Family Man

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Wheeler Pub., 1998 - Fiction - 214 pages
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Calvin Trillin uses his wit and humour to enlighten readers with his intimacies as a father and husband in his poignantly funny nonfiction novel Family man. Trillin touches every subject under his family's sky, beginning with some child-rearing advice: "Try to get one that doesn't spit up. Otherwise, you're on your own." On children he simple states: "Your children are either the center of your life or they're not." His charming ruminations on fatherhood clearly prove that he has reveled in the role of father - writing songs for family movie musicals.

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User Review  - Jane Doe - Kirkus

Trillin (Messages from My Father, 1996; Too Soon to Tell, 1995; etc.), ace reporter and effortless humorist that he is, turns to a decidedly domestic theme, uxorious and lovingly parental, in the ... Read full review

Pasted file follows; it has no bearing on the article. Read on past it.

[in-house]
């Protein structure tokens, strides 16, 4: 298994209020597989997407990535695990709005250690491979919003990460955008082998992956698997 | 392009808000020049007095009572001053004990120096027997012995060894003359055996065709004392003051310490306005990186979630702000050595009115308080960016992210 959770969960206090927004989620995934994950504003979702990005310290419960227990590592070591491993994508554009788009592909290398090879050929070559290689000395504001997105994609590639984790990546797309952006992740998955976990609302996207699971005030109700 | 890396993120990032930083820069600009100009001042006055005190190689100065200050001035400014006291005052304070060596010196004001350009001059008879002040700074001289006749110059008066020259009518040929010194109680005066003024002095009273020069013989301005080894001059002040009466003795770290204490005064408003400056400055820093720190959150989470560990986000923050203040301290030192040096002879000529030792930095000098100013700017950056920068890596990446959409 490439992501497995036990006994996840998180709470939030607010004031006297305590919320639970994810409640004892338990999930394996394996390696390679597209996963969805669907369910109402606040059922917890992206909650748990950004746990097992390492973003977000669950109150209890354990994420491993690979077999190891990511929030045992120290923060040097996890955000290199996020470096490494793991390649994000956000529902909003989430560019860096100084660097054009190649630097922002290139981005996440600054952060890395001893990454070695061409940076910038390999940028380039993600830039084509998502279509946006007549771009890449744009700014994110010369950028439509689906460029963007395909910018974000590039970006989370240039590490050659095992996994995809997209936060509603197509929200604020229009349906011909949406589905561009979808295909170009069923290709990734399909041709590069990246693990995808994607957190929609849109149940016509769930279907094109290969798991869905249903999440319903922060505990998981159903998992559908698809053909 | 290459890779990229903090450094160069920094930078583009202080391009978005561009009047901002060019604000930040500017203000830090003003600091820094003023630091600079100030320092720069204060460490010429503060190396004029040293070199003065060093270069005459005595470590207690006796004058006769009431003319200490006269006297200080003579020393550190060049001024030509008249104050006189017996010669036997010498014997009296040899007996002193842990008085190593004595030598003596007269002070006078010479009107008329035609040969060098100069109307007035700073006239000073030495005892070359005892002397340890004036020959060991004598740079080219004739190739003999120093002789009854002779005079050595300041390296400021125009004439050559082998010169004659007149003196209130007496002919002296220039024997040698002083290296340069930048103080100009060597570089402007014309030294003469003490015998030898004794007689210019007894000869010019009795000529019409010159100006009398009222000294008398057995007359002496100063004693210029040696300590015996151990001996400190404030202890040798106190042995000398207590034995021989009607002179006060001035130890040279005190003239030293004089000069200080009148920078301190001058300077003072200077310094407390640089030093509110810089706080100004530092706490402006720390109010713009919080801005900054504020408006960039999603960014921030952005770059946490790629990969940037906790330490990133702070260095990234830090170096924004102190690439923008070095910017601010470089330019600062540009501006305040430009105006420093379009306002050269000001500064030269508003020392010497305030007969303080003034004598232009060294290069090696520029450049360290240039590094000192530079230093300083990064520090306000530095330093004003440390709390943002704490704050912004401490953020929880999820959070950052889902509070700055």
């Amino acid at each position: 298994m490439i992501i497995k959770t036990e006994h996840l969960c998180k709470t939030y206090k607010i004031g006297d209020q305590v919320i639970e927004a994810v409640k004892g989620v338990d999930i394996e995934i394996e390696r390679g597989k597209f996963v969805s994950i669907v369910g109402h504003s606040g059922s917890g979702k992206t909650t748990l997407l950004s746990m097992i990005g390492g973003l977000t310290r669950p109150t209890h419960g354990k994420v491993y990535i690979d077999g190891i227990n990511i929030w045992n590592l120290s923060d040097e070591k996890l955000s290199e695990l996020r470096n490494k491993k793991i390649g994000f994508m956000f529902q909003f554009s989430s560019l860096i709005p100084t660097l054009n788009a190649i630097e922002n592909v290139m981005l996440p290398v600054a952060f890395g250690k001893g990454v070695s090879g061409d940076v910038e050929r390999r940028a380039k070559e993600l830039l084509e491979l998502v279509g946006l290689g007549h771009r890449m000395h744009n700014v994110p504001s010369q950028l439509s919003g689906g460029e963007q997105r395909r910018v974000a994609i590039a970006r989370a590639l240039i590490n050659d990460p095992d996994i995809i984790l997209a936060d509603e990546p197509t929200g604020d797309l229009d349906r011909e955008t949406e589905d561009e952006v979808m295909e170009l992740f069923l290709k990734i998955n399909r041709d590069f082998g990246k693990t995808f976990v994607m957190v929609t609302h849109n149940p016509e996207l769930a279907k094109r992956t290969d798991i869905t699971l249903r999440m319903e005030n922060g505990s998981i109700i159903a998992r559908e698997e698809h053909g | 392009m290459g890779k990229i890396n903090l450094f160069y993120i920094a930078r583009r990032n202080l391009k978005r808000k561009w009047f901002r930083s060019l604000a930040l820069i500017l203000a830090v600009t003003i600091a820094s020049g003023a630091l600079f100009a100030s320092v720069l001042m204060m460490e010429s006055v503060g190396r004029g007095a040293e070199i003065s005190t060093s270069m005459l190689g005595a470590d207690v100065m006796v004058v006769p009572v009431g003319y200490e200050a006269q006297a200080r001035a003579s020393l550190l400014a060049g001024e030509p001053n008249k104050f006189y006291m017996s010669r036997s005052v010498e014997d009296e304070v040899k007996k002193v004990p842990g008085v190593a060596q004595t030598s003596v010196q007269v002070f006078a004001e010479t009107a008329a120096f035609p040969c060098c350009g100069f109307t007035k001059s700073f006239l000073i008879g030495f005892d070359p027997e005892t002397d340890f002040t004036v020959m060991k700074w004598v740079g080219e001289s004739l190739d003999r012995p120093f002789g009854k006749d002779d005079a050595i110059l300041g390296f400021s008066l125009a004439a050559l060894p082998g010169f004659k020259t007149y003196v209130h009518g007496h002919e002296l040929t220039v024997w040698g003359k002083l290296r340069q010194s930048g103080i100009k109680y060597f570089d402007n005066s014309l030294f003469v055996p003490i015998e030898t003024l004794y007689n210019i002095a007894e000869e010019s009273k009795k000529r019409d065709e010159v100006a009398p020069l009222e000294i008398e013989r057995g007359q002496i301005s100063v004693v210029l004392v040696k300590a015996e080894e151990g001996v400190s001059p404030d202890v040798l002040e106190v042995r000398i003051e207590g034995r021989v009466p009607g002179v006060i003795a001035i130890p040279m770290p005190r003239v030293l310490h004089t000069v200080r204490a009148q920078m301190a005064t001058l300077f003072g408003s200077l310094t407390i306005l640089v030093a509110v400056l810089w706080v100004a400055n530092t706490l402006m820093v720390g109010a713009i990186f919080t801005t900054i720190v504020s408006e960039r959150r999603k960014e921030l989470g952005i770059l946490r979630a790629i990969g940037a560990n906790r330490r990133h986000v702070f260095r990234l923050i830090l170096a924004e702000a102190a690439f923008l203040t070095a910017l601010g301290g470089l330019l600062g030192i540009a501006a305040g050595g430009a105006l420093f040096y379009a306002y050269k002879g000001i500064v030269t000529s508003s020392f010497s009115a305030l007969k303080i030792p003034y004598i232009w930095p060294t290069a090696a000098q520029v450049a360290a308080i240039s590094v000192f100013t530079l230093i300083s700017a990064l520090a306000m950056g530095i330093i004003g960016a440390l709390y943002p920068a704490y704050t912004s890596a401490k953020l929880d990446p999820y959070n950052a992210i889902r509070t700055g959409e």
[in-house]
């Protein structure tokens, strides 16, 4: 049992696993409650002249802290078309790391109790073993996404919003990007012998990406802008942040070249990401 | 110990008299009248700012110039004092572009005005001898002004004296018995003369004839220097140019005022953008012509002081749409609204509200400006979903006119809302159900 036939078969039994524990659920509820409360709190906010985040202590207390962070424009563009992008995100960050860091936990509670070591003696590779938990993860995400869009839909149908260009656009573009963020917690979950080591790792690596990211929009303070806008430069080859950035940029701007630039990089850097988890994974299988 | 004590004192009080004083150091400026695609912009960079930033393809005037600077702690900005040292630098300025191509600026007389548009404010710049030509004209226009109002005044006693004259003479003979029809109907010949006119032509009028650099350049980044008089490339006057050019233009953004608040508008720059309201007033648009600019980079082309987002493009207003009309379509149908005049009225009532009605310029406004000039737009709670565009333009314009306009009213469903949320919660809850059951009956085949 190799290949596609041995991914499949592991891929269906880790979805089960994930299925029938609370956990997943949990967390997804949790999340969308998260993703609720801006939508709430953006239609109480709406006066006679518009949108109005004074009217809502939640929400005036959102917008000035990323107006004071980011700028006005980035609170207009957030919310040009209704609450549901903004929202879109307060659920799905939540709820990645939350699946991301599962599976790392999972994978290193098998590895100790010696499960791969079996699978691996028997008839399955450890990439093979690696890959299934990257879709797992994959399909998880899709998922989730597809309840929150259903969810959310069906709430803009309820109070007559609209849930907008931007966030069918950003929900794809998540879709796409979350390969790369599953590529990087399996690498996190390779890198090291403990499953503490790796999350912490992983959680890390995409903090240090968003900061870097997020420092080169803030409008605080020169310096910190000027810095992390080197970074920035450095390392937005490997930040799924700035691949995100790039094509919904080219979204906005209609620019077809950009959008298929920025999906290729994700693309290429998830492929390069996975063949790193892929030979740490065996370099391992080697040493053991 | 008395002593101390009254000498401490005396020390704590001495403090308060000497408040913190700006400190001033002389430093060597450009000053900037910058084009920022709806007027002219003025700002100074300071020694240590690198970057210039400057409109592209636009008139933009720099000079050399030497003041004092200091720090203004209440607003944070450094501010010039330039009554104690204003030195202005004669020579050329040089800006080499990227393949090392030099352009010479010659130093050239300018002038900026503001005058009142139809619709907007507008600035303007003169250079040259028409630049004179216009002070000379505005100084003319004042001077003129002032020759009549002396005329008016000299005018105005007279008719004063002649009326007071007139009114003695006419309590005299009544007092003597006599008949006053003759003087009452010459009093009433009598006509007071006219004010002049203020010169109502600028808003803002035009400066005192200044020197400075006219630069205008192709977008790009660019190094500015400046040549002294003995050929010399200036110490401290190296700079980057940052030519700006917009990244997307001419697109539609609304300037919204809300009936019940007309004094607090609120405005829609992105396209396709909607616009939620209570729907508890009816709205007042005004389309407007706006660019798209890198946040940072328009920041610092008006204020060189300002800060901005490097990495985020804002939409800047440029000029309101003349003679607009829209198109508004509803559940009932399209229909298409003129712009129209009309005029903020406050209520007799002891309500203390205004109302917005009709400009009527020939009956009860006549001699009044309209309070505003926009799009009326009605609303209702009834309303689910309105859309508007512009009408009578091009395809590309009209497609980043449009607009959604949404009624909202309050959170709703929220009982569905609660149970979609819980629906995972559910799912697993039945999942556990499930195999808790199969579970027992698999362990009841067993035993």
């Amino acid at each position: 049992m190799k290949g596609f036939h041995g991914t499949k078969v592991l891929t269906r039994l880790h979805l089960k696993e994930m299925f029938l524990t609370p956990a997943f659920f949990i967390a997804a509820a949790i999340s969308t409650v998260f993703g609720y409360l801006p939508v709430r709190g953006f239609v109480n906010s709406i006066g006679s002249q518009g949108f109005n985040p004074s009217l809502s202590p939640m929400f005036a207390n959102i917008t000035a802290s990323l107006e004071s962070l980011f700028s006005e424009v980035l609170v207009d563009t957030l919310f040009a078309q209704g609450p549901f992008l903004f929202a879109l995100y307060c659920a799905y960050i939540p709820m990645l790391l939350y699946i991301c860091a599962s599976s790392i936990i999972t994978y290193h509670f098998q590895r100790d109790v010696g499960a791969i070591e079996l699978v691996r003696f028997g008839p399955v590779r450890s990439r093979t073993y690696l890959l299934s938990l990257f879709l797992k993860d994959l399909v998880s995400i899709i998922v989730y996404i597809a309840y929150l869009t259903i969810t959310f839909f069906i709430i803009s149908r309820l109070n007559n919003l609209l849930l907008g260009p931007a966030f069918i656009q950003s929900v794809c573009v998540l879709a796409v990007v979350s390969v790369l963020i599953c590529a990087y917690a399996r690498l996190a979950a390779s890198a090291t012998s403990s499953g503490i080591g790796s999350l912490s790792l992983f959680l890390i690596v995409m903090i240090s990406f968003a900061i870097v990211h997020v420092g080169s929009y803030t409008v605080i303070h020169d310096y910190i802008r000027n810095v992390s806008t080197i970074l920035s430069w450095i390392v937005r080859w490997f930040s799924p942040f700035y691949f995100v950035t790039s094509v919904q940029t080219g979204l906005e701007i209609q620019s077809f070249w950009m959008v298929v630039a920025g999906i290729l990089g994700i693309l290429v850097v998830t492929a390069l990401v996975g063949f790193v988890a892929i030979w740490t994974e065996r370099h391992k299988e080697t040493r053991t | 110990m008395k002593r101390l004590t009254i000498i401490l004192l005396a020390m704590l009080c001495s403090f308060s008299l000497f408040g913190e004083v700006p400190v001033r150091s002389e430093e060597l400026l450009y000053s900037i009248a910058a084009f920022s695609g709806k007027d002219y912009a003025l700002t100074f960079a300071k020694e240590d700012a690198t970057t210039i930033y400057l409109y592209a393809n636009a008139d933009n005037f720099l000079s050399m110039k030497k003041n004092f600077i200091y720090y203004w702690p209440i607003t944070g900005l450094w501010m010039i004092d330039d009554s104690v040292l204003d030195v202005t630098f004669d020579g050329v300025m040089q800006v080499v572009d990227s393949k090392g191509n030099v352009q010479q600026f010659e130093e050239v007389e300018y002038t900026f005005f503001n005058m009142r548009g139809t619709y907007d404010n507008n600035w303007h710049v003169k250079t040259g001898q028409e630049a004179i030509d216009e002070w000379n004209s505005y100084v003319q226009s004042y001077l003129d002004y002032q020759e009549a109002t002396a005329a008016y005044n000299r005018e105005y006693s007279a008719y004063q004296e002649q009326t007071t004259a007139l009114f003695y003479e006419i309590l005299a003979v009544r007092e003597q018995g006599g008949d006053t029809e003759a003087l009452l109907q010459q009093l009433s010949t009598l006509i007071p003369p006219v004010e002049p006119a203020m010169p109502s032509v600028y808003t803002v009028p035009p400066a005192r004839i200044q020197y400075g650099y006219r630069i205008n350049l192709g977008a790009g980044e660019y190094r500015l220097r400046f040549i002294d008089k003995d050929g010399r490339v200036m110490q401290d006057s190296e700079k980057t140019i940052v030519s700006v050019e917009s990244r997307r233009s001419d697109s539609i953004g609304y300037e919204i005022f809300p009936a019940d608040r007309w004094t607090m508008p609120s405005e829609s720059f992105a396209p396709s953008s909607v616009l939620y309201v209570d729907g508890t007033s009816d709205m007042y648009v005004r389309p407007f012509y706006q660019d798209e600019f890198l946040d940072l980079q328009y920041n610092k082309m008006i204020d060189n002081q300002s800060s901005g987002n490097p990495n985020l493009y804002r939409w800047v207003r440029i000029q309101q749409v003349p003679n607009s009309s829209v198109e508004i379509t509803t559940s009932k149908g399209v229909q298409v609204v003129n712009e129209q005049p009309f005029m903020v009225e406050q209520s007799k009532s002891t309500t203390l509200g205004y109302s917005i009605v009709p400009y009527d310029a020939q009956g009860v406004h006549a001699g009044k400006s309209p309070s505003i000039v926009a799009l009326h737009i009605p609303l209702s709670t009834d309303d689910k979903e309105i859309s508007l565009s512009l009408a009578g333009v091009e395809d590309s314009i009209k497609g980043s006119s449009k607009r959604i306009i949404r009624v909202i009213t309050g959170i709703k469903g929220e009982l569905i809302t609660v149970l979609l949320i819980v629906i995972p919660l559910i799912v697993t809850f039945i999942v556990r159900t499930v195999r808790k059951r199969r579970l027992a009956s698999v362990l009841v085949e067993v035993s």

Family man

User Review  - Not Available - Book Verdict

For readers whose nerves are being shattered by all the feuds that are occurring in the human zoo in which we live and are willing to admit frankly that they'd like a little escapist reading, this ... Read full review


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About the author (1998)

Calvin Trillin attended public schools in Kansas City and went on to Yale University and graduated in 1957; he later served as a Fellow of the University. He was born on December 5, 1935. He worked as a reporter for Time magazine before joining the staff of The New Yorker in 1963. His reporting for The New Yorker on the racial integration of the University of Georgia was published in his first book, An Education in Georgia. Family, travel and food are also themes in Trillin's work. Three of his books American Fried; Alice, Let's Eat; and Third Helpings; were individually published and are also collected in the 1994 compendium The Tummy Trilogy. He has also written a collection of short stories Barnett Frummer Is An Unbloomed Flower (1969) and three comic novels, Runestruck (1977), Floater (1980), and Tepper Isn't Going Out (2001). Among his recent work, is Dogfight: The 2012 Presidential Campaign in Verse. He was awarded the Thurber Prize for American Humor for Quite Enough of Calvin Trillin: Forty Years of Funny Stuff, in 2012.

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